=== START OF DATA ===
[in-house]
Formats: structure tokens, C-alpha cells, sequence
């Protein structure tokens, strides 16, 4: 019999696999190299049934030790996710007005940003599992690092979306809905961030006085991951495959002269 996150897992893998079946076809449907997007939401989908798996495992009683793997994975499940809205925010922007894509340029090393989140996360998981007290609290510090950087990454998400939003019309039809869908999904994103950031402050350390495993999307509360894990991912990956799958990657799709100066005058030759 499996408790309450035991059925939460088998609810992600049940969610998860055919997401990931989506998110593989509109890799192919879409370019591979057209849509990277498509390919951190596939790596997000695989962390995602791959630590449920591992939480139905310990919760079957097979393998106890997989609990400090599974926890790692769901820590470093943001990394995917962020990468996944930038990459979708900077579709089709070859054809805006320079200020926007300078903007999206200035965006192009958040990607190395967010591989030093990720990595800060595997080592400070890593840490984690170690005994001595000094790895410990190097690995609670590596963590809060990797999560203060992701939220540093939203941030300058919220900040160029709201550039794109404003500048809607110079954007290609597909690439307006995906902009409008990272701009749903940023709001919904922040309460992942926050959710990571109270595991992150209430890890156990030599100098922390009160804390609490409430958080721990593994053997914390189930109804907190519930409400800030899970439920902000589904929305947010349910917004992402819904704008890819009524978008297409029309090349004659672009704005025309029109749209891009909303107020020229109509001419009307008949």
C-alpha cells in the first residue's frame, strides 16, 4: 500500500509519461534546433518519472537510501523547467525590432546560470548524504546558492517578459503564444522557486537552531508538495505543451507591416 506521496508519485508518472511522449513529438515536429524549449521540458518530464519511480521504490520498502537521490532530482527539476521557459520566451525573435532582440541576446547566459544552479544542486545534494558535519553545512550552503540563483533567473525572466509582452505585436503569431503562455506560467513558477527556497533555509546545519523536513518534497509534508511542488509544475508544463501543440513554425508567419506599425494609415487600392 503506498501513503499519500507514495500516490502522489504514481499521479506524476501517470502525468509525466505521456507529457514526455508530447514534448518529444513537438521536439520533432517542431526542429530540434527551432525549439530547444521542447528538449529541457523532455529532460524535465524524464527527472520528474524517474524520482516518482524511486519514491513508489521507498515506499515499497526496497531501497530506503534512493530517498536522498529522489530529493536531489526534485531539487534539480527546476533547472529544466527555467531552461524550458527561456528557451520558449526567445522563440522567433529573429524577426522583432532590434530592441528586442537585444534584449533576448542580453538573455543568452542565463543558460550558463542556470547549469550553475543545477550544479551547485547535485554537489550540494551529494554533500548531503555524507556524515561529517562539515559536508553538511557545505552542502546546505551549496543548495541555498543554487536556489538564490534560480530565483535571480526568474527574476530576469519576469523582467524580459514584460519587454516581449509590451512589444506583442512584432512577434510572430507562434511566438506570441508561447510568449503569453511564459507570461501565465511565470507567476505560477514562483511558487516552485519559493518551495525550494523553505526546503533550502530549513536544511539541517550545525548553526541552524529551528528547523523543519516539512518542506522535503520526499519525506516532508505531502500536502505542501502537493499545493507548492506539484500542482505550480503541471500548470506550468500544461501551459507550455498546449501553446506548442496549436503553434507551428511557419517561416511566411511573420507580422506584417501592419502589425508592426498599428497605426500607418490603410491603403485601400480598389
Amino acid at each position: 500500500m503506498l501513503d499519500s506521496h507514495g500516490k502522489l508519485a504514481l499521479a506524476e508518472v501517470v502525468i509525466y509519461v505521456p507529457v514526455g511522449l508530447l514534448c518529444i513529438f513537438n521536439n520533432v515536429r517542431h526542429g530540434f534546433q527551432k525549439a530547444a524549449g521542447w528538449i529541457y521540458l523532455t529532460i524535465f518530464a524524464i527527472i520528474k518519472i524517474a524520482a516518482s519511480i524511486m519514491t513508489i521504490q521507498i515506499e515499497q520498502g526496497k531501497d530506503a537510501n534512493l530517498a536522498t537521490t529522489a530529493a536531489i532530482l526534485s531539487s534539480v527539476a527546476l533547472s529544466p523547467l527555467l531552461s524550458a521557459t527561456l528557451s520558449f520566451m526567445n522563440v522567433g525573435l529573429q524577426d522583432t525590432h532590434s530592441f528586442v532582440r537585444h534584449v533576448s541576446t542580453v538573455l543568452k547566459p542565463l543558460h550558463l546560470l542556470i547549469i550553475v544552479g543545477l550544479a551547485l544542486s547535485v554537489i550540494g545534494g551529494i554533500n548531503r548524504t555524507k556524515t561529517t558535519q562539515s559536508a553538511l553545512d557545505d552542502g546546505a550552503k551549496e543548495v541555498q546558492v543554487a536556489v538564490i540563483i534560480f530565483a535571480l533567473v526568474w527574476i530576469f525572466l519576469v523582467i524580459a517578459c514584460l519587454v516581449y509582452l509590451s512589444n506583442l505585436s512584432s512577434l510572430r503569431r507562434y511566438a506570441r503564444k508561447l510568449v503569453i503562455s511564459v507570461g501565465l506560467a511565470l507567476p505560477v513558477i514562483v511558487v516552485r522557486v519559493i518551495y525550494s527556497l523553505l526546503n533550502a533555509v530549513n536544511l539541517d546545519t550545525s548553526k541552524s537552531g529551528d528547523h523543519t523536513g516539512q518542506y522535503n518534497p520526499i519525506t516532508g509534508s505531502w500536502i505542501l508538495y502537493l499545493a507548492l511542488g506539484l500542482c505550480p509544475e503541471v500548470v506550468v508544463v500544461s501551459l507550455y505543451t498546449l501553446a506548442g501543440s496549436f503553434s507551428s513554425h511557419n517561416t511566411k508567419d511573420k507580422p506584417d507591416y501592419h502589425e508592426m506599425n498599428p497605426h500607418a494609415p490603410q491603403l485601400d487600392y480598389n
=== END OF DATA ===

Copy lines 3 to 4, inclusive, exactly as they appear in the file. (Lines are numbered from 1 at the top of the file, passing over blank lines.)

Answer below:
């Protein structure tokens, strides 16, 4: 019999696999190299049934030790996710007005940003599992690092979306809905961030006085991951495959002269 996150897992893998079946076809449907997007939401989908798996495992009683793997994975499940809205925010922007894509340029090393989140996360998981007290609290510090950087990454998400939003019309039809869908999904994103950031402050350390495993999307509360894990991912990956799958990657799709100066005058030759 499996408790309450035991059925939460088998609810992600049940969610998860055919997401990931989506998110593989509109890799192919879409370019591979057209849509990277498509390919951190596939790596997000695989962390995602791959630590449920591992939480139905310990919760079957097979393998106890997989609990400090599974926890790692769901820590470093943001990394995917962020990468996944930038990459979708900077579709089709070859054809805006320079200020926007300078903007999206200035965006192009958040990607190395967010591989030093990720990595800060595997080592400070890593840490984690170690005994001595000094790895410990190097690995609670590596963590809060990797999560203060992701939220540093939203941030300058919220900040160029709201550039794109404003500048809607110079954007290609597909690439307006995906902009409008990272701009749903940023709001919904922040309460992942926050959710990571109270595991992150209430890890156990030599100098922390009160804390609490409430958080721990593994053997914390189930109804907190519930409400800030899970439920902000589904929305947010349910917004992402819904704008890819009524978008297409029309090349004659672009704005025309029109749209891009909303107020020229109509001419009307008949």
C-alpha cells in the first residue's frame, strides 16, 4: 500500500509519461534546433518519472537510501523547467525590432546560470548524504546558492517578459503564444522557486537552531508538495505543451507591416 506521496508519485508518472511522449513529438515536429524549449521540458518530464519511480521504490520498502537521490532530482527539476521557459520566451525573435532582440541576446547566459544552479544542486545534494558535519553545512550552503540563483533567473525572466509582452505585436503569431503562455506560467513558477527556497533555509546545519523536513518534497509534508511542488509544475508544463501543440513554425508567419506599425494609415487600392 503506498501513503499519500507514495500516490502522489504514481499521479506524476501517470502525468509525466505521456507529457514526455508530447514534448518529444513537438521536439520533432517542431526542429530540434527551432525549439530547444521542447528538449529541457523532455529532460524535465524524464527527472520528474524517474524520482516518482524511486519514491513508489521507498515506499515499497526496497531501497530506503534512493530517498536522498529522489530529493536531489526534485531539487534539480527546476533547472529544466527555467531552461524550458527561456528557451520558449526567445522563440522567433529573429524577426522583432532590434530592441528586442537585444534584449533576448542580453538573455543568452542565463543558460550558463542556470547549469550553475543545477550544479551547485547535485554537489550540494551529494554533500548531503555524507556524515561529517562539515559536508553538511557545505552542502546546505551549496543548495541555498543554487536556489538564490534560480530565483535571480526568474527574476530576469519576469523582467524580459514584460519587454516581449509590451512589444506583442512584432512577434510572430507562434511566438506570441508561447510568449503569453511564459507570461501565465511565470507567476505560477514562483511558487516552485519559493518551495525550494523553505526546503533550502530549513536544511539541517550545525548553526541552524529551528528547523523543519516539512518542506522535503520526499519525506516532508505531502500536502505542501502537493499545493507548492506539484500542482505550480503541471500548470506550468500544461501551459507550455498546449501553446506548442496549436503553434507551428511557419517561416511566411511573420507580422506584417501592419502589425508592426498599428497605426500607418490603410491603403485601400480598389